Current Affairs Growing concern over public safety as police investigate bootleg liquor deaths
The Czech Republic is in the grip of a methanol scare after 11 people suffered acute methanol poisoning from bootleg alcohol. As the number of fatalities rises police around the country are trying to trace the source of the contaminated liquor and issuing urgent warnings to the public.
Police are out in force in the Moravian town of Havirov making sure the methadone warning reaches those who need to hear it most –homeless people and those out on the street likely to buy cheap bootleg alcohol. Three of the seven people who bought cheap brandy on tap at a stall in Havirov last week are dead, three others are in a coma on life support, another has gone blind. All suffered acute methanol poisoning which is known to have fatal consequences. The town hall’s spokeswoman Ewa Vojnarova says they are dealing with an emergency situation.
“The situation is grave and there is considerable danger to citizens’ life and health. The police have closed down five stalls which sold bootleg liquor and are now trying to trace the source of the contaminated batch.”
The owner of one of the stalls has been charged with causing grievous bodily harm resulting in death and is in custody awaiting trial but he does not appear to have produced the home-made brandy and it is still not clear how much of it was put on the market or where it may surface. Over the weekend two other cases appeared in the towns of Znojmo and Kyjov, both located in south Moravia at a considerable distance from Havirov. Although one of the men is employed in Havirov and admitted to having consumed cheap brandy bought in the street, the other had no apparent connection to the place. He had consumed alcohol at a local disco and pub the previous night. With the source of the contaminated alcohol unclear the mayors of Kyov, Znojmo and nearby towns are holding crisis meetings with doctors and police to consult preventive measures and an effective information campaign.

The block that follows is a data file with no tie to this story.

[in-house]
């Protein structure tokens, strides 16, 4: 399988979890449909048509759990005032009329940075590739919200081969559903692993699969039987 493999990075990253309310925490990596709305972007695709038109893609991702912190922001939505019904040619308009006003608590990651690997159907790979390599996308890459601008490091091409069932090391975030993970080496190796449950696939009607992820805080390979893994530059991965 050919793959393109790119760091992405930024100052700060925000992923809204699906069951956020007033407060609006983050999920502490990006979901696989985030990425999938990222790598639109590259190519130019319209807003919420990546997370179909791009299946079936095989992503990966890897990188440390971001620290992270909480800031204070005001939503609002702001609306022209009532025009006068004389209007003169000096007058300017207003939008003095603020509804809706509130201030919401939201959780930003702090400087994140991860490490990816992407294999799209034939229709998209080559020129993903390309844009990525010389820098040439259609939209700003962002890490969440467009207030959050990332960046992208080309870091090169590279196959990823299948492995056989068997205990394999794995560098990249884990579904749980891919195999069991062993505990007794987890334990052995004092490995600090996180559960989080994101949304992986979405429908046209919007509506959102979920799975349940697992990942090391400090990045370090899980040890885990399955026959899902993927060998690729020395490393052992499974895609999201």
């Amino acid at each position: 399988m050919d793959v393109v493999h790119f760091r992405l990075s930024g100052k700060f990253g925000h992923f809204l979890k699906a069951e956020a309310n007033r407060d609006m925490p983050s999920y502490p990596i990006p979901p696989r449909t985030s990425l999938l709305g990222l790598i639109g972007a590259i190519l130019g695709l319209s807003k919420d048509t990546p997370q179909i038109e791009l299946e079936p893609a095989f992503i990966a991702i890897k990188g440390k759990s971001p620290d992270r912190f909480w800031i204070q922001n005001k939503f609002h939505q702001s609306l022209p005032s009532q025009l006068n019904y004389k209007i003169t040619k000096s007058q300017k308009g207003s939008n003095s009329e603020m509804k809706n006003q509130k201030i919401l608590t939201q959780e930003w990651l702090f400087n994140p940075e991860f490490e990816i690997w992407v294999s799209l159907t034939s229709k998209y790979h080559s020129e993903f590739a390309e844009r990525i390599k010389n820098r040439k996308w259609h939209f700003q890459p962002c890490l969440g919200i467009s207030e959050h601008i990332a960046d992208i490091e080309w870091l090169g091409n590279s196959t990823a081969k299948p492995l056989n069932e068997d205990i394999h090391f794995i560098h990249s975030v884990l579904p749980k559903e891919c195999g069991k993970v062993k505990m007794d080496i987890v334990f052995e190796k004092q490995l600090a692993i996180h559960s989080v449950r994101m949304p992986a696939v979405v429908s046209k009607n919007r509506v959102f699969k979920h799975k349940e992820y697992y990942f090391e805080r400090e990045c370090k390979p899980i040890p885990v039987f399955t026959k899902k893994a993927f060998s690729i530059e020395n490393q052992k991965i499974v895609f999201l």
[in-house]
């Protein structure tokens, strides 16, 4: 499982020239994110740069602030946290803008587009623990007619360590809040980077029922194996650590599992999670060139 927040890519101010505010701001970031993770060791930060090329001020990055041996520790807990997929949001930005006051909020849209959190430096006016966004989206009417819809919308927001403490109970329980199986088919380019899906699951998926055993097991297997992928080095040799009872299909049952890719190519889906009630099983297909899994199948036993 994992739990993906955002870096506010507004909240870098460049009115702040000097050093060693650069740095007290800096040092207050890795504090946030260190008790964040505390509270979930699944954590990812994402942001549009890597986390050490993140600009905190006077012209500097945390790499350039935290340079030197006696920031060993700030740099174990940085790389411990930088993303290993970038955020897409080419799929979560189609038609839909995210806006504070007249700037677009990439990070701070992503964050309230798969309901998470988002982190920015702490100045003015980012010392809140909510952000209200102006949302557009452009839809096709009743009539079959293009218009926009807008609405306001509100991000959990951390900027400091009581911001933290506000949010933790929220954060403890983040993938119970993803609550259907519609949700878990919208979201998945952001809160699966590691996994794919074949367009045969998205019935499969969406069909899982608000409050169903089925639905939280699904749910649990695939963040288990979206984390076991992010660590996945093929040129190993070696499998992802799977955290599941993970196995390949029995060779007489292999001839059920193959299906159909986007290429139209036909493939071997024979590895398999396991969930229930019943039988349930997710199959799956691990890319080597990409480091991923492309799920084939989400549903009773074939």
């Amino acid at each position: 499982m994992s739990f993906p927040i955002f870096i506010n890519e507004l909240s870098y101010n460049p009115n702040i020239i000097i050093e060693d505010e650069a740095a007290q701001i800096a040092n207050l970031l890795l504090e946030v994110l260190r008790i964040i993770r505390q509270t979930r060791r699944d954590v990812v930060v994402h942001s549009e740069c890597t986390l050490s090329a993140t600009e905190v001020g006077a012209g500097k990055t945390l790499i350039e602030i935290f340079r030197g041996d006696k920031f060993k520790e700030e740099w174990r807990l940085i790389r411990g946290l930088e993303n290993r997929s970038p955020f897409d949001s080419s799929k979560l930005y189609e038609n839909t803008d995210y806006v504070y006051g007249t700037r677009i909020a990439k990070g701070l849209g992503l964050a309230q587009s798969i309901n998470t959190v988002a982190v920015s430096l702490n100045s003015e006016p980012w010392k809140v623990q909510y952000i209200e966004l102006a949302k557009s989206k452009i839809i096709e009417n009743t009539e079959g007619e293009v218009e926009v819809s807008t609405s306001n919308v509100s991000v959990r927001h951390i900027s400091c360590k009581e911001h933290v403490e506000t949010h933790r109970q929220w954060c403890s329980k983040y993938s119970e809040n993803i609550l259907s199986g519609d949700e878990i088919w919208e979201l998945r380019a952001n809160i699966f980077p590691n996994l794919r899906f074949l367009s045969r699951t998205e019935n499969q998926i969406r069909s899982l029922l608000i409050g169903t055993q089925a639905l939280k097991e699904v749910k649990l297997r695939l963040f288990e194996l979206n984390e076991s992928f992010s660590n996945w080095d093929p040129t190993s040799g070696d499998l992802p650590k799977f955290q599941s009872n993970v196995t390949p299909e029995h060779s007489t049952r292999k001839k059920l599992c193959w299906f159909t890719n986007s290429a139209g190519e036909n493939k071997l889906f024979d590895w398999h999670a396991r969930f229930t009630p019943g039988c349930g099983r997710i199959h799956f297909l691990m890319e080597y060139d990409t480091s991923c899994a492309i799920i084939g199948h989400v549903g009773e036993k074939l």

Monday morning confirmed the worst fears – an acute case of methanol poisoning was reported in Pribram, central Bohemia. A sixty-five year old man is in critical condition and has gone blind after drinking seven shots of vodka bought at a local store.
Vladimir Steiner from the Czech Association of Spirit Producers and Importers says that while 15 to 20 percent of the liquor consumed in the Czech Republic annually is home made this particular batch is something entirely different.
“In my view this is a criminal offense. The health problems we are seeing could not have been caused by home-made brandy which often contains small traces of methadone that could make people sick but would not be fatal. If you ask me I think that someone producing bootleg alcohol had access to the methadone that is imported to the Czech Republic for industrial use. It comes at half the price of ethanol and I think someone intentionally substituted it looking to make a quick fortune and knowing that by its colour, taste and smell it is indistinguishable from ethanol.”
With the methanol threat now nationwide, police are out in force around
the country checking out street stalls and small mixed goods stores that
sell cheap liquor. The Health Ministry is sending out inspectors
restaurants, canteens and eateries around the country. People are
repeatedly being warned not to consume unlabelled alcohol or order spirits
on tap. Although the shocking reports on the case have now made most
highly cautious about what they consume, the police fear that those who
at real risk of buying cheap bootleg liquor are not likely to be